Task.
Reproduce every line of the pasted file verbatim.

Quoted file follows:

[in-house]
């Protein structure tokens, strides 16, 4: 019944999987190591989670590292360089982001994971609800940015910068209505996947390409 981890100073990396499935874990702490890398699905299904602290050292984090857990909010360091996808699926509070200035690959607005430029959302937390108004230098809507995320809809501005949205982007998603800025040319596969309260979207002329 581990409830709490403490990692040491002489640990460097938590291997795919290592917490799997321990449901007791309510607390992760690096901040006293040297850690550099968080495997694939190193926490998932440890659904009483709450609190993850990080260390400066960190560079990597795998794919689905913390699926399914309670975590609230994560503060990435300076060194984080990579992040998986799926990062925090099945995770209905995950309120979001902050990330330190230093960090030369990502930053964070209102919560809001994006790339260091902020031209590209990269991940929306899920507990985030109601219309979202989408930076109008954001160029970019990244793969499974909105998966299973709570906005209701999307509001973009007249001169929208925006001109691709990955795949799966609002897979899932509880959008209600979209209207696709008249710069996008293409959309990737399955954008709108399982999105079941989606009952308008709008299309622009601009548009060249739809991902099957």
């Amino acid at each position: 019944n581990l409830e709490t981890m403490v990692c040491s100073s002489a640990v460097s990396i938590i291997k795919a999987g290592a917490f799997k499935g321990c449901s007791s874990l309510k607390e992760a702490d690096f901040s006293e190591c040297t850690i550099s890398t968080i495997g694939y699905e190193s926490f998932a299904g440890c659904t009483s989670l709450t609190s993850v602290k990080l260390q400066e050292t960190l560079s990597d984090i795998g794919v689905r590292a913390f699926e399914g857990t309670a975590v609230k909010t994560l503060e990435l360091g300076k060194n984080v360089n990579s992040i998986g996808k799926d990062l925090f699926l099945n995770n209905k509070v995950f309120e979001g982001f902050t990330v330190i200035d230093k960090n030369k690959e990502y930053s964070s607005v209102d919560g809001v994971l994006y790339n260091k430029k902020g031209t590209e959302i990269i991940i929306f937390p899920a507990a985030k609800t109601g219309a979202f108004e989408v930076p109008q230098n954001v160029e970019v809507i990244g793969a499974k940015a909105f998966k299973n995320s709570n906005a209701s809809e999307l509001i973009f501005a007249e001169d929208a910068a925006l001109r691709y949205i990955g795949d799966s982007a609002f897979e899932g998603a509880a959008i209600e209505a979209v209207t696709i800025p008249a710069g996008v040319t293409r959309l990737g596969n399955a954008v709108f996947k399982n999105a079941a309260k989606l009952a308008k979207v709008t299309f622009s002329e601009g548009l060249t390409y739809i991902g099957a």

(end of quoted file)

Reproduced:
[in-house]
């Protein structure tokens, strides 16, 4: 019944999987190591989670590292360089982001994971609800940015910068209505996947390409 981890100073990396499935874990702490890398699905299904602290050292984090857990909010360091996808699926509070200035690959607005430029959302937390108004230098809507995320809809501005949205982007998603800025040319596969309260979207002329 581990409830709490403490990692040491002489640990460097938590291997795919290592917490799997321990449901007791309510607390992760690096901040006293040297850690550099968080495997694939190193926490998932440890659904009483709450609190993850990080260390400066960190560079990597795998794919689905913390699926399914309670975590609230994560503060990435300076060194984080990579992040998986799926990062925090099945995770209905995950309120979001902050990330330190230093960090030369990502930053964070209102919560809001994006790339260091902020031209590209990269991940929306899920507990985030109601219309979202989408930076109008954001160029970019990244793969499974909105998966299973709570906005209701999307509001973009007249001169929208925006001109691709990955795949799966609002897979899932509880959008209600979209209207696709008249710069996008293409959309990737399955954008709108399982999105079941989606009952308008709008299309622009601009548009060249739809991902099957």
């Amino acid at each position: 019944n581990l409830e709490t981890m403490v990692c040491s100073s002489a640990v460097s990396i938590i291997k795919a999987g290592a917490f799997k499935g321990c449901s007791s874990l309510k607390e992760a702490d690096f901040s006293e190591c040297t850690i550099s890398t968080i495997g694939y699905e190193s926490f998932a299904g440890c659904t009483s989670l709450t609190s993850v602290k990080l260390q400066e050292t960190l560079s990597d984090i795998g794919v689905r590292a913390f699926e399914g857990t309670a975590v609230k909010t994560l503060e990435l360091g300076k060194n984080v360089n990579s992040i998986g996808k799926d990062l925090f699926l099945n995770n209905k509070v995950f309120e979001g982001f902050t990330v330190i200035d230093k960090n030369k690959e990502y930053s964070s607005v209102d919560g809001v994971l994006y790339n260091k430029k902020g031209t590209e959302i990269i991940i929306f937390p899920a507990a985030k609800t109601g219309a979202f108004e989408v930076p109008q230098n954001v160029e970019v809507i990244g793969a499974k940015a909105f998966k299973n995320s709570n906005a209701s809809e999307l509001i973009f501005a007249e001169d929208a910068a925006l001109r691709y949205i990955g795949d799966s982007a609002f897979e899932g998603a509880a959008i209600e209505a979209v209207t696709i800025p008249a710069g996008v040319t293409r959309l990737g596969n399955a954008v709108f996947k399982n999105a079941a309260k989606l009952a308008k979207v709008t299309f622009s002329e601009g548009l060249t390409y739809i991902g099957a």